'Trayvon Martin could have been me, 35 yrs ago': Obama

Updated: 2013-07-20 05:19


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WASHINGTON - US President Barack Obama on Friday made a series of proposals to prevent tragedies such as the Trayvon Martin case in the future, as he addressed the issue of race in the wake of the trial of George Zimmerman, who fatally shot Martin.

Obama called for more training in local law enforcement agencies to reduce people's mistrust of the justice system, re- examination of state and local laws, including the Stand Your Ground laws, bolstering and reinforcing young African American men and soul-searching on race.

'Trayvon Martin could have been me, 35 yrs ago': Obama

US President Barack Obama talks about the Trayvon Martin case in the press briefing room at the White House in Washington, July 19, 2013. [Photo/Agencies]

He said race relations in the United States actually are getting better.

People should "have confidence" that a new generation "have more sense than we did," said Obama. "And that along this long and difficult journey ... we're becoming a more perfect union."

Obama made the proposals in a surprise visit to the White House briefing room. He said the Stand Your Ground laws were "designed in such a way that they may encourage the kinds of altercations and confrontations and tragedies that we saw in the Florida case, rather than diffuse potential altercations."

The trial of Zimmerman was done properly, he said, while acknowledging that the African American communities are feeling a lot of pain in the Martin case, as many of them have experienced being targeted and followed.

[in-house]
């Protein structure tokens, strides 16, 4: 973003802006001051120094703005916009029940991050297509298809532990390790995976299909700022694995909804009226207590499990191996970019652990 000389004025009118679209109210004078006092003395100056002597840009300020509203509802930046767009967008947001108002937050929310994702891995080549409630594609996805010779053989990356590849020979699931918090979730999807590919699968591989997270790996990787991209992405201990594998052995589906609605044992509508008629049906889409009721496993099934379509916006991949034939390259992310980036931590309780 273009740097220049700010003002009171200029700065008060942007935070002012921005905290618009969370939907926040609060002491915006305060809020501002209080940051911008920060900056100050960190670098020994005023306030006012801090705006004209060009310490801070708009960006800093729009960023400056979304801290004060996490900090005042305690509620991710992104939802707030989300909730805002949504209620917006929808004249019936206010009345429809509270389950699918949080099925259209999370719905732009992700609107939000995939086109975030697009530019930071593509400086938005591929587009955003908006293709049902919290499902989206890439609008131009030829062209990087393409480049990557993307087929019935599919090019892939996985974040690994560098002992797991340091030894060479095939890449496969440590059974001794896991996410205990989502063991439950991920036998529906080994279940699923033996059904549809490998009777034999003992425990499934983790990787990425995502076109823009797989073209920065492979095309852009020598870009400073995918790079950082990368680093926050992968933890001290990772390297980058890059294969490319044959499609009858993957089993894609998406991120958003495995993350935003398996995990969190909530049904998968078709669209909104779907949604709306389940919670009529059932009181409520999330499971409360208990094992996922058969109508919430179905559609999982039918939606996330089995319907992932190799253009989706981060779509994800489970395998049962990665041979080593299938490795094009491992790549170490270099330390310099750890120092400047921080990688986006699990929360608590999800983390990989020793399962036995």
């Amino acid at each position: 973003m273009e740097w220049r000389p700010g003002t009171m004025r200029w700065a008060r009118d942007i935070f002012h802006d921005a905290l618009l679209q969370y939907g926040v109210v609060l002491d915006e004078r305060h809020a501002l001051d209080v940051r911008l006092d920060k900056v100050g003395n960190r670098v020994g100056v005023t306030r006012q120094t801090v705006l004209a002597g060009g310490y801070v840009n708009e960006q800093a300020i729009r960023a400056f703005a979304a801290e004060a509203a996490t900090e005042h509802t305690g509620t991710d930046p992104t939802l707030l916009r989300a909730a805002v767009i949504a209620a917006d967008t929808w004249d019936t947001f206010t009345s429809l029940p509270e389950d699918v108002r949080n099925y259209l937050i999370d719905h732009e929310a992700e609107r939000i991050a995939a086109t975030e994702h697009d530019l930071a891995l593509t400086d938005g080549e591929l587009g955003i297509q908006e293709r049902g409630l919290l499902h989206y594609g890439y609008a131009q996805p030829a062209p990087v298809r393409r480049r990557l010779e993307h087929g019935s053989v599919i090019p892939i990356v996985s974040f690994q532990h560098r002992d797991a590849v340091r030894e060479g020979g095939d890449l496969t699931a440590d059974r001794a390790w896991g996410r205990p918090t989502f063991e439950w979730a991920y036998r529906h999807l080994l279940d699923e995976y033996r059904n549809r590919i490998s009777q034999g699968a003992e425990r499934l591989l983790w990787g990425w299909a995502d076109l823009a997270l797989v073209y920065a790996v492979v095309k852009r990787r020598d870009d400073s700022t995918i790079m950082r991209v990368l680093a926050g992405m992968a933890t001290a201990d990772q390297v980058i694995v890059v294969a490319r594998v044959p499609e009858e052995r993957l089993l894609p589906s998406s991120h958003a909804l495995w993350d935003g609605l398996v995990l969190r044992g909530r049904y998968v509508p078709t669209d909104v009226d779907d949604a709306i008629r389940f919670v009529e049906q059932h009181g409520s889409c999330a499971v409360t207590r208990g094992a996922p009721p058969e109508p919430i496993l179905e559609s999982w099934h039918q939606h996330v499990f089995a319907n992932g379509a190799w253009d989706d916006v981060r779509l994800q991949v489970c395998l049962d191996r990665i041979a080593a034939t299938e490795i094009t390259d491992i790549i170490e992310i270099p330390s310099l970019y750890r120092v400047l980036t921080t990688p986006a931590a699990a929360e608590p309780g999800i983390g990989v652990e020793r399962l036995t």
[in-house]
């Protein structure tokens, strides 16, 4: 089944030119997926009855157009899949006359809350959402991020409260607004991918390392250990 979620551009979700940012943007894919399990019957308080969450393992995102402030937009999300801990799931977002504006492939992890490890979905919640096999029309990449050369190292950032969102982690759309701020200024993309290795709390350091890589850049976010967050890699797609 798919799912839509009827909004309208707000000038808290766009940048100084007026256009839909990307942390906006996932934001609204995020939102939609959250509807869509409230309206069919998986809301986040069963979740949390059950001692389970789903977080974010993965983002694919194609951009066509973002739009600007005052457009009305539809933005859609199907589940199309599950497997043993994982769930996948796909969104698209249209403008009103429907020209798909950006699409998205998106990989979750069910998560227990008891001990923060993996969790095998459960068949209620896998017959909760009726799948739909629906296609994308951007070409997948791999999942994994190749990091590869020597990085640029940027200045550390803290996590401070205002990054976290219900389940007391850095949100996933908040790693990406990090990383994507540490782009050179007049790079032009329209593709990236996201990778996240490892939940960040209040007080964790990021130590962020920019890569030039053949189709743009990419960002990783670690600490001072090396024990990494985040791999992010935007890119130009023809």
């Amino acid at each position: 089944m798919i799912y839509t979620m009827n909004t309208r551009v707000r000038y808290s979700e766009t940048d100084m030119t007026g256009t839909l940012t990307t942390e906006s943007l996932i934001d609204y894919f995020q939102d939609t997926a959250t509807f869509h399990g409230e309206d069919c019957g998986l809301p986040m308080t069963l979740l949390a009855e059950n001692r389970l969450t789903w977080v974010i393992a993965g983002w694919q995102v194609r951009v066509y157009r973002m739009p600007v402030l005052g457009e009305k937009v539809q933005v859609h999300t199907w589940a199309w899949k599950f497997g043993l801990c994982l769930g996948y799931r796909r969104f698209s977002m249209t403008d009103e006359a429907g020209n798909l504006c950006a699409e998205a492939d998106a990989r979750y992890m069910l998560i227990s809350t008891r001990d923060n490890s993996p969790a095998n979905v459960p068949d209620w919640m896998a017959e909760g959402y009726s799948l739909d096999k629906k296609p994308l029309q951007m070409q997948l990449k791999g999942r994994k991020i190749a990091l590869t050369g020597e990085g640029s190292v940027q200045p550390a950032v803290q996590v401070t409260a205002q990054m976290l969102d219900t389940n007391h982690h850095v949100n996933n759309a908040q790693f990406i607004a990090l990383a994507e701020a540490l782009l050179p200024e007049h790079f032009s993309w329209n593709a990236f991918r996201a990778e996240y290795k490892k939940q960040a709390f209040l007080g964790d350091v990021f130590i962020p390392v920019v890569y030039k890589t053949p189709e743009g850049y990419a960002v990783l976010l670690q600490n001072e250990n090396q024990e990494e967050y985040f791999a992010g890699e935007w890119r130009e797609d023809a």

"Trayvon Martin could have been me, 35 years ago," said Obama, noting it's "important to recognize that the African-American community is looking at this issue through a set of experiences and a history that doesn't go away."

Obama went on to address the race issue in the case, saying very few African American men haven't had the experience of being followed when shopping in a department store, of walking across the street and hearing the locks click on the doors of cars, and getting on an elevator and a woman clutching her purse nervously and holding her breath until she had a chance to get off.

He had those experiences himself, said Obama, the first black American elected president.

Combined with the history of racial disparities in the application of criminal laws in the country, Obama said those sets of experiences inform how the African-American community interprets what happened in the Martin case, while acknowledging the fact that African American young men are disproportionately involved in the criminal justice system.

Given the context, the president said it's "understandable" that there have been demonstrations, vigils and protests after the verdict was rendered.

But he condemned violence, saying violence "dishonors what happened to Trayvon Martin and his family."

A jury in Florida on Saturday night acquitted Zimmerman of second-degree murder and manslaughter charges in the shooting death of African American teenager Martin last year.

The acquittal sparked protests, some of them violent, around the country.